There was a trade-off, of course, to being warm-blooded—all of this internal heat needed to be fueled. The new warm-bloods had to eat more, and more frequently. They also needed more oxygen than their cold-blooded ancestors to keep the internal fires burning. But the endotherms had no problem out-competing the reptiles while it was cold. Then the Earth started to warm. Far off in what would someday be Siberia, a very large volcanic area spilled enormous volumes of lava onto the Earth’s surface, eventually covering an area larger than present-day Texas. It was not the lava that caused the temperature to rise, however; it was the large volumes of carbon dioxide and methane emitted into the atmosphere. Carbon dioxide levels shot up from their Permian lows (the reason for the long ice age in the first place) of perhaps 100 ppm, to 3000 ppm or more.
By about 251 million years ago, the planet had lost all of its ice, and with the final glaciers melting away, there was no longer a sufficient heat difference between the tropics and poles to maintain the various ocean currents that had kept the waters both cold and oxygenated. Stagnation ensued as the currents slowed; the ocean bottoms lost their oxygen and sea animals died. With this shift in ocean chemistry and temperature, new microbes that thrive without oxygen bloomed into dominance and rapidly reproduced to ocean-filling numbers. Some of these microbes were relatively benign to the life on Earth that does depend on oxygen, but some produced toxins such as those found now in red tides. A few others produced something even worse—hydrogen sulfide.
The oceans became much like the modern Black Sea, with warm, deep, oxygen-less water masses covering the bottom and oxygenated regions at the surface. Slowly yet inexorably, the warming oceans began to bring oxygen-less bottom waters toward the surface. By the time this process was complete, the microbes producing hydrogen sulfide were able to live at every depth. Vast new suites of other microbes appeared, belonging to the purple and green sulfur bacteria groups that require both hydrogen sulfide in the water around them and sunlight to run their photosynthetic pathways. These microbes took over in the oxygen-free water, rich in poisonous H2S and shallow enough to provide sufficient light for energy.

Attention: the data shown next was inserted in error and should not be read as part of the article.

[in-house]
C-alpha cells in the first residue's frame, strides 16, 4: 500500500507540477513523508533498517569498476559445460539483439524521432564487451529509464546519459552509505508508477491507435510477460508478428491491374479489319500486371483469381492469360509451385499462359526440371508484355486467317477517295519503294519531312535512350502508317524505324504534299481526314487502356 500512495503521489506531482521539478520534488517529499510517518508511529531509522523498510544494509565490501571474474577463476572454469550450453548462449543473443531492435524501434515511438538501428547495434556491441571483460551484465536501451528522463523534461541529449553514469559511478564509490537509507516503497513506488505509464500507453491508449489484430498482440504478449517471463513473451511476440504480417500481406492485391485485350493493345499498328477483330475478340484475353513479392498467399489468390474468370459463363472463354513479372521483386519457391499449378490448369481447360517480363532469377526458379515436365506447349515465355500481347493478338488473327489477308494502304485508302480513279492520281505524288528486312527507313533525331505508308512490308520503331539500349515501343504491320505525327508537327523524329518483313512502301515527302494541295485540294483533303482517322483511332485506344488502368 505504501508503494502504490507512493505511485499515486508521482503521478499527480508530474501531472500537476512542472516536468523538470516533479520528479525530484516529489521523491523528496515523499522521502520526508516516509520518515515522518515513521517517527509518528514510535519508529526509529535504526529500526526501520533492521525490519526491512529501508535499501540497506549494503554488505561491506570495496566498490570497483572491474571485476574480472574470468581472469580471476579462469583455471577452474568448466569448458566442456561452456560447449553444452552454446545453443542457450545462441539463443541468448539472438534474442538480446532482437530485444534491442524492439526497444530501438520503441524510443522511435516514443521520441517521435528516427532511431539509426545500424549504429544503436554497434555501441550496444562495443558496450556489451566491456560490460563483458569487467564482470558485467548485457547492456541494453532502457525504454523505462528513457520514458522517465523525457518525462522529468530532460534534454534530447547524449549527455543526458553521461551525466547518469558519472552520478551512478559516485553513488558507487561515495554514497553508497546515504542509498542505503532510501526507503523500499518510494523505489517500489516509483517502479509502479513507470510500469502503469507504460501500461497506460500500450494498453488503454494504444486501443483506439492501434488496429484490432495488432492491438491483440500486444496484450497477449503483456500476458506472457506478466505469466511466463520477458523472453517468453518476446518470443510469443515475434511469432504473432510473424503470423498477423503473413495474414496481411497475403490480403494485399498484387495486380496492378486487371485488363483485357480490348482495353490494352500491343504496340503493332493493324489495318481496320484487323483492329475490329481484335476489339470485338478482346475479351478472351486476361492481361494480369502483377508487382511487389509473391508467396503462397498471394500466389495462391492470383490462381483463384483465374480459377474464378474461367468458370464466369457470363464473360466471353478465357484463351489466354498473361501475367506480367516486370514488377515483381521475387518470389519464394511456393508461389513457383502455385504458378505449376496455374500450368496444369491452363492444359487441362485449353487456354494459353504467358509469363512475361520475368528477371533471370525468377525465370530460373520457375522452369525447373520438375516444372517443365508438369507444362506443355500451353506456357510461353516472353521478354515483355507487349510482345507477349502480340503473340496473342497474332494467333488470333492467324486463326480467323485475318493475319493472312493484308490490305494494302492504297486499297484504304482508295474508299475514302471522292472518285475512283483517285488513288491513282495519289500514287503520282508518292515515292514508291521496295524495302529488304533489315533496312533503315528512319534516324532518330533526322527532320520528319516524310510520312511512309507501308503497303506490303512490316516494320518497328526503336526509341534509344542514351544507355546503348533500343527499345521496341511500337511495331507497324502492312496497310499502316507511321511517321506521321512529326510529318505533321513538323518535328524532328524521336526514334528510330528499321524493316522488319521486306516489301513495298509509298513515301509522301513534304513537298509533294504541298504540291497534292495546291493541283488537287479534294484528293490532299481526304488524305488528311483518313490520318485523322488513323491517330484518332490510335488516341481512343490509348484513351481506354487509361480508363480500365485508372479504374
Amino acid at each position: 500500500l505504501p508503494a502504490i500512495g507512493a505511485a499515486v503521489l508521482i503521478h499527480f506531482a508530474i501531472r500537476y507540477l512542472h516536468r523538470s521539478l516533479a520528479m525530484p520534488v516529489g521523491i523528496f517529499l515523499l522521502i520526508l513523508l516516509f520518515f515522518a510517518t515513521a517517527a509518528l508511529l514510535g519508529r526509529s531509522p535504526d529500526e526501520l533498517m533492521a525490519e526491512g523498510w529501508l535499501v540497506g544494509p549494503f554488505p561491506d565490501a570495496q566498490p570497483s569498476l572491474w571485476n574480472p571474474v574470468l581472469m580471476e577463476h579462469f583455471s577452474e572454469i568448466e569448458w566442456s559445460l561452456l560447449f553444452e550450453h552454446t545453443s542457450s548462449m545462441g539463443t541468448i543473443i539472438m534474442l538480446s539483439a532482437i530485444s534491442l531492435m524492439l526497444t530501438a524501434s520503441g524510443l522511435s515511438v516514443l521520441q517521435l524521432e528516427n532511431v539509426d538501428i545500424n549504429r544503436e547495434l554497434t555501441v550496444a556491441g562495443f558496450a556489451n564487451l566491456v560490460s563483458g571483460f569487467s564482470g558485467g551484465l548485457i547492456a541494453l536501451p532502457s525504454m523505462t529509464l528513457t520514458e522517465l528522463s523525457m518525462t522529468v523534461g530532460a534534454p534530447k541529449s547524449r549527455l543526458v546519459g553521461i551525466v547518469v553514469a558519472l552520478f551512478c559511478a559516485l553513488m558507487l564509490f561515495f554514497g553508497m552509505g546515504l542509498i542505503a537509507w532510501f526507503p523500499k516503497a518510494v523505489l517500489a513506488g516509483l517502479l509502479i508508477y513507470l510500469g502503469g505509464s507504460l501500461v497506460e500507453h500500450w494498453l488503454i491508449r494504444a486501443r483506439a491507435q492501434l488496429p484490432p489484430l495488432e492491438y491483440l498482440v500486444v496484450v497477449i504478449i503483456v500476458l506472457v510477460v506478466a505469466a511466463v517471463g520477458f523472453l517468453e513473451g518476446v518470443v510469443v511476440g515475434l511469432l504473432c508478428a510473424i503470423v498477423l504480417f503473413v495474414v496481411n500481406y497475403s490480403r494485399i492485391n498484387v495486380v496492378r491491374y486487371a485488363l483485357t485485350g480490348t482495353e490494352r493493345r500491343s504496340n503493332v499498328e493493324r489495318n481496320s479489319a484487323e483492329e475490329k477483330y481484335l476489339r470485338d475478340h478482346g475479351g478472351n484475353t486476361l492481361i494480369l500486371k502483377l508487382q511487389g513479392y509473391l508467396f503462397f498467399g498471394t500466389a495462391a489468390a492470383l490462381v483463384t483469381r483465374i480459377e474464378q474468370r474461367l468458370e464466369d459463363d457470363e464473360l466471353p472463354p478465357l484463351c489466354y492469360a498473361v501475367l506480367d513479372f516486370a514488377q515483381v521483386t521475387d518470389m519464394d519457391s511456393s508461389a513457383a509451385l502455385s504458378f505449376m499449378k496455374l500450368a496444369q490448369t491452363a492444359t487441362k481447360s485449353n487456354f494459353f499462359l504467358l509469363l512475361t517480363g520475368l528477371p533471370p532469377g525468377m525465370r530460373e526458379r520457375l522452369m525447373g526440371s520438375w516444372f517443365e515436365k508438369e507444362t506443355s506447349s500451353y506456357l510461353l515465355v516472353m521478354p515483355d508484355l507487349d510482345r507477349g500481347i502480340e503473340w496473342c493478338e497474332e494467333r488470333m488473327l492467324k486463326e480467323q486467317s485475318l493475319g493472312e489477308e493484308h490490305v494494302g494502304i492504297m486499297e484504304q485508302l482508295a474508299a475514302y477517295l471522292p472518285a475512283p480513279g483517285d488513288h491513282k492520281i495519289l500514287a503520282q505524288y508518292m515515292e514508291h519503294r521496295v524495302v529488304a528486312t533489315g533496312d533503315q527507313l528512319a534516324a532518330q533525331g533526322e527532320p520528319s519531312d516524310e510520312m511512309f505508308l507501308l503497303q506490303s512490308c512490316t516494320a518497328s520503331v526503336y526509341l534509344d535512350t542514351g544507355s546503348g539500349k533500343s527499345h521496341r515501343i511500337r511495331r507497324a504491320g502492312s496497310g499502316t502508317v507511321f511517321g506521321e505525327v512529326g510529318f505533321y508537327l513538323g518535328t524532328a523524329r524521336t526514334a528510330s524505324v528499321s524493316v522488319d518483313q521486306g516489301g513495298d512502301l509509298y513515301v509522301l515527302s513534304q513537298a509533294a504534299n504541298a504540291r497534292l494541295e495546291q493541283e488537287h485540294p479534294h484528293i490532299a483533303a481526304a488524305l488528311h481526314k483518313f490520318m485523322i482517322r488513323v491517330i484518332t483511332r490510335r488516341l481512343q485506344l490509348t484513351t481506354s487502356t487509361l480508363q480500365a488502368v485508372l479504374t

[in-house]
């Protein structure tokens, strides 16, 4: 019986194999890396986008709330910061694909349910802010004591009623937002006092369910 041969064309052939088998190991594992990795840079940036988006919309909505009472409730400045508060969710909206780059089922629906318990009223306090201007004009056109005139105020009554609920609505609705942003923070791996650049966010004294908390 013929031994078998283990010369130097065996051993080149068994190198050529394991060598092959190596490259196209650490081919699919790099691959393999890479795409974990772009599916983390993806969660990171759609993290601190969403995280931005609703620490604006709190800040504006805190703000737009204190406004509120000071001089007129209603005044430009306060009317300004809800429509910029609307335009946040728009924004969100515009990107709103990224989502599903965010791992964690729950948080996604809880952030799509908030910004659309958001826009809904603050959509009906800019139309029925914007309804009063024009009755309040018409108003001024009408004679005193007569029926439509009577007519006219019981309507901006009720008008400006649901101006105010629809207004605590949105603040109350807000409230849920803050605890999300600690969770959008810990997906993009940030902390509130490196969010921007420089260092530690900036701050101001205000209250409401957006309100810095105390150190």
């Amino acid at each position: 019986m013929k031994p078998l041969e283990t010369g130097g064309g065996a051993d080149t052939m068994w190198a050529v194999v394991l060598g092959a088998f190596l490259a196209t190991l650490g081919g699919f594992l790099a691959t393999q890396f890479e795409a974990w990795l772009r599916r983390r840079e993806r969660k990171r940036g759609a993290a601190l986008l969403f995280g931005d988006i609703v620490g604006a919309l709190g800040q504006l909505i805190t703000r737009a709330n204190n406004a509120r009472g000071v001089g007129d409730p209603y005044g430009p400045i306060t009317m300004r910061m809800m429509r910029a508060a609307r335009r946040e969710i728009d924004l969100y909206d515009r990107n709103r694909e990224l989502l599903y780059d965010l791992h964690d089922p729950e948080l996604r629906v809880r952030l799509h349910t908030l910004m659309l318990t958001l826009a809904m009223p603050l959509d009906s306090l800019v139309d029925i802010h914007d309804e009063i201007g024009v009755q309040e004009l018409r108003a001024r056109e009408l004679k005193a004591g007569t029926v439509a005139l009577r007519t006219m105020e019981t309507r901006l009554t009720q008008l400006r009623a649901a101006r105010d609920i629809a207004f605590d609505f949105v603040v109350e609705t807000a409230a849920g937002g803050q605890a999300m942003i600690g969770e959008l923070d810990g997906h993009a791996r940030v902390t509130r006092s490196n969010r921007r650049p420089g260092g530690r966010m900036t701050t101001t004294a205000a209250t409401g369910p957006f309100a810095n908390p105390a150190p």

What I believe happened next still reverberates through life’s history. The H2S-producing microbes eventually grew to such numbers that the toxic byproduct of their metabolism could no longer be contained in seawater solution. Large oily bubbles of hydrogen sulfide came out of the purple-stained sea and entered the atmosphere, where the gas increased in concentration to levels that surely had destructive effects. Where the H2S was concentrated at more than 200 ppm, it was toxic to both plants and animals. But more globally, H2S began to break down the Earth’s protective ozone layer, allowing harmful ultraviolet light to enter.
The fossil record shows us that at this point, the most catastrophic mass extinction in Earth’s history occurred. Claims that this “great dying” was caused by the effects of an asteroid from space, just like what killed the dinosaurs, simply don’t hold up. Almost everywhere we find biomarkers indicating that there existed an oxygen-free, toxic ocean—and that on land, almost all plants and animals quickly died out.
Hydrogen sulfide, directly or indirectly, probably killed almost every creature on Earth. Both groups of major land vertebrates, the endotherms and the ectotherms, were almost wiped out. But the reptiles, with their cold blood, would have enjoyed a slight advantage over the ectotherms because they could adapt to the changing temperatures faster. Recent experiments from the lab of Mark Roth have also shown that warm-blooded creatures had another disadvantage: They fare worse than reptiles in H2S-rich environments. This finding certainly bolsters research, including my own paleontological work in South Africa, showing that more than 90 percent of the mammal-like reptiles disappeared in the great dying, leaving the world primarily to the reptiles. But there’s more.